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Product Details

  • Paperback: 592 pages
  • Publisher: O'Reilly Media; 1 edition (Jan. 2 2004)
  • Language: English
  • ISBN-10: 0596004761
  • ISBN-13: 978-0596004767
  • Product Dimensions: 17.8 x 3.2 x 23.3 cm
  • Shipping Weight: 1 Kg
  • Average Customer Review: 4.0 out of 5 stars  See all reviews (1 customer review)
  • Amazon Bestsellers Rank: #271,523 in Books (See Top 100 in Books)
  • See Complete Table of Contents

Product Description

Review

"If you are a Perl programming then this is an essential book." VSJ, June 2004 "The authors are clearly passionate about Perl: the writing is sharp, to the point, and - this might sound odd about a topic like Perl templating - exciting. Any monkey could write a book on TT in 100 pages discussing what it does and how it works, but what these three have managed to put together is an explosion of ideas and evolutionary 'wow factor' that makes for compelling reading for any Perl programmer who has looked at JSP and felt a twinge of envy." "574 pages of Perl templating is anything but boring..." "no expense has been spared in making this a high-quality package full of excellent code as well as up-to-date hints and advice. The print is O'Reilly's usual 'animal' style; clear and easy to read, with Perl guru Nat Torkington presiding as editor.Linux Format, October 2004 "If you have a requirement for anything that goes beyond the simple one page 'look at my website', and you care passionately about dynamic content creation and management, then this is definitely the book for you." - Davey Winder, PC Plus, Nov (rating 8/10)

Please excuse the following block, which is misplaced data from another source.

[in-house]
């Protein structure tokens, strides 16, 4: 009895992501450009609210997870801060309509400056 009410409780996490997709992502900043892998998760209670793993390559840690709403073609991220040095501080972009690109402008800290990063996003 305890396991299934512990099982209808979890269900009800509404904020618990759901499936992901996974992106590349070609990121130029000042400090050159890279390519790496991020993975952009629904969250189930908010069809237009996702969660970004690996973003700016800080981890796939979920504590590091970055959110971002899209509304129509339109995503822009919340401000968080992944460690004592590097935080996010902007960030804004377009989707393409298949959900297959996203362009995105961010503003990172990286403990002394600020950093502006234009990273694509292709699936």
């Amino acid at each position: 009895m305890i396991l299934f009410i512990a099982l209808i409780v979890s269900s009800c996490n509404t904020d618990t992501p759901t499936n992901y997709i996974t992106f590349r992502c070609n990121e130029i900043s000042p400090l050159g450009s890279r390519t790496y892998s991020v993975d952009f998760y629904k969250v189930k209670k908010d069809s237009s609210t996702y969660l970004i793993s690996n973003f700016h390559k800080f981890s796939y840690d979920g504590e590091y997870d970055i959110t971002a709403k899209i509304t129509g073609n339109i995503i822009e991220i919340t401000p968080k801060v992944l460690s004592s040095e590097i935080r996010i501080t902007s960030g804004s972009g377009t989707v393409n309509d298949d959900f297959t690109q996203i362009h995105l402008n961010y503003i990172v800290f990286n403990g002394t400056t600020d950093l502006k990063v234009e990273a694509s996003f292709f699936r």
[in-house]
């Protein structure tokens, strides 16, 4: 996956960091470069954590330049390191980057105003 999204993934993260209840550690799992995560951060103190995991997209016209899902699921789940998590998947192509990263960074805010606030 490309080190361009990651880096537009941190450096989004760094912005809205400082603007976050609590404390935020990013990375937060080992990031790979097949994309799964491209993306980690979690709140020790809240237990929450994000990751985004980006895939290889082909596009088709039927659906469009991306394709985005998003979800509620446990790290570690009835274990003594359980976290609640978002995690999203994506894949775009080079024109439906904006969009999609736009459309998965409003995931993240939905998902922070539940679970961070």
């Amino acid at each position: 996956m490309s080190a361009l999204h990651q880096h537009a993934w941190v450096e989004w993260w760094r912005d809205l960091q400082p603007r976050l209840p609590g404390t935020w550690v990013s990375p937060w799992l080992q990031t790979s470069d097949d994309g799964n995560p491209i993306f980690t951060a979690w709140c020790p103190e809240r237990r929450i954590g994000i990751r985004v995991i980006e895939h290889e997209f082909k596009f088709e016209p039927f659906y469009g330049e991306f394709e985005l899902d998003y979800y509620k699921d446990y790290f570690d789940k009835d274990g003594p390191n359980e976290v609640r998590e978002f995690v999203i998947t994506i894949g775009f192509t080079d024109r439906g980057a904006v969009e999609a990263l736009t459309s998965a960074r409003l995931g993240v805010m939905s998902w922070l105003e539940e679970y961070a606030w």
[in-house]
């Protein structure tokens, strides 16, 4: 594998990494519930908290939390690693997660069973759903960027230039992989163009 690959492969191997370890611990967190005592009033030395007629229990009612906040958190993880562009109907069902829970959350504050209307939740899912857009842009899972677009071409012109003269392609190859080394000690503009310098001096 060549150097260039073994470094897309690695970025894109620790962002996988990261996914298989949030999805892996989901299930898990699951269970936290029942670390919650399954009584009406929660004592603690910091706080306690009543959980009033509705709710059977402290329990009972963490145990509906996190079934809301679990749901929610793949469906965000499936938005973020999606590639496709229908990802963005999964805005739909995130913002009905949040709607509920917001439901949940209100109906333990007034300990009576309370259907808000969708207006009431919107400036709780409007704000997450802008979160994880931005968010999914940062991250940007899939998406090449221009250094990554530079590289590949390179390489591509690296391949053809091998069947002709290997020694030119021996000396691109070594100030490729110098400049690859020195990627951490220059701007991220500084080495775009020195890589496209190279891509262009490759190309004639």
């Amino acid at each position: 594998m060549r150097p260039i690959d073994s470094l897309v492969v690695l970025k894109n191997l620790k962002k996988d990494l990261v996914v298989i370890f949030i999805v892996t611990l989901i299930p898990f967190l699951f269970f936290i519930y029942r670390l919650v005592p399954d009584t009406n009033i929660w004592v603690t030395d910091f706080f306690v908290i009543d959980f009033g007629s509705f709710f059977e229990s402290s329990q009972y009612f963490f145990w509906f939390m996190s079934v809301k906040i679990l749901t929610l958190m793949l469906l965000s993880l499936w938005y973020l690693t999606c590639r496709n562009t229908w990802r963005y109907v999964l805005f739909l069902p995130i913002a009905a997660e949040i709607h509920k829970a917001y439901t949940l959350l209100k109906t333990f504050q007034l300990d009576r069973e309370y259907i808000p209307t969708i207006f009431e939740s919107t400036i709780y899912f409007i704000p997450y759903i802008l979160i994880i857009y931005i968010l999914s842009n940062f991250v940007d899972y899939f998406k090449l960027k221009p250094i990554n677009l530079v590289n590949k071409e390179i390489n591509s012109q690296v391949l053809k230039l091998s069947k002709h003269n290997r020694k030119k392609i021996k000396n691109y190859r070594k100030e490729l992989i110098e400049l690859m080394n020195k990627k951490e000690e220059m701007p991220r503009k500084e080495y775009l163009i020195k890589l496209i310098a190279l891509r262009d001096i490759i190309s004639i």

About the Author

Darren Chamberlain is an active member of the Template Toolkit development team.

David Cross is the owner of Magnum Solutions Ltd., a London-based Perl Consultancy, and is also the author of the well-respected Data Munging with Perl.

Andy Wardley is the author of several CPAN modules including the Template Toolkit. He is a software researcher at the Canon Research Centre Europe and specializes in web-related technologies including dynamic content generation, web application frameworks, and the customization and localization of user interfaces and web content.


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Front Cover | Copyright | Table of Contents | Excerpt | Index | Back Cover
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Format: Paperback
I picked up this book because I want to use a templateing system to produce web pages and I grok Perl pretty well. This book seems designed for at least two audiences, people who want to create something like a website using the TT and people who want to hack/extend the template toolkit.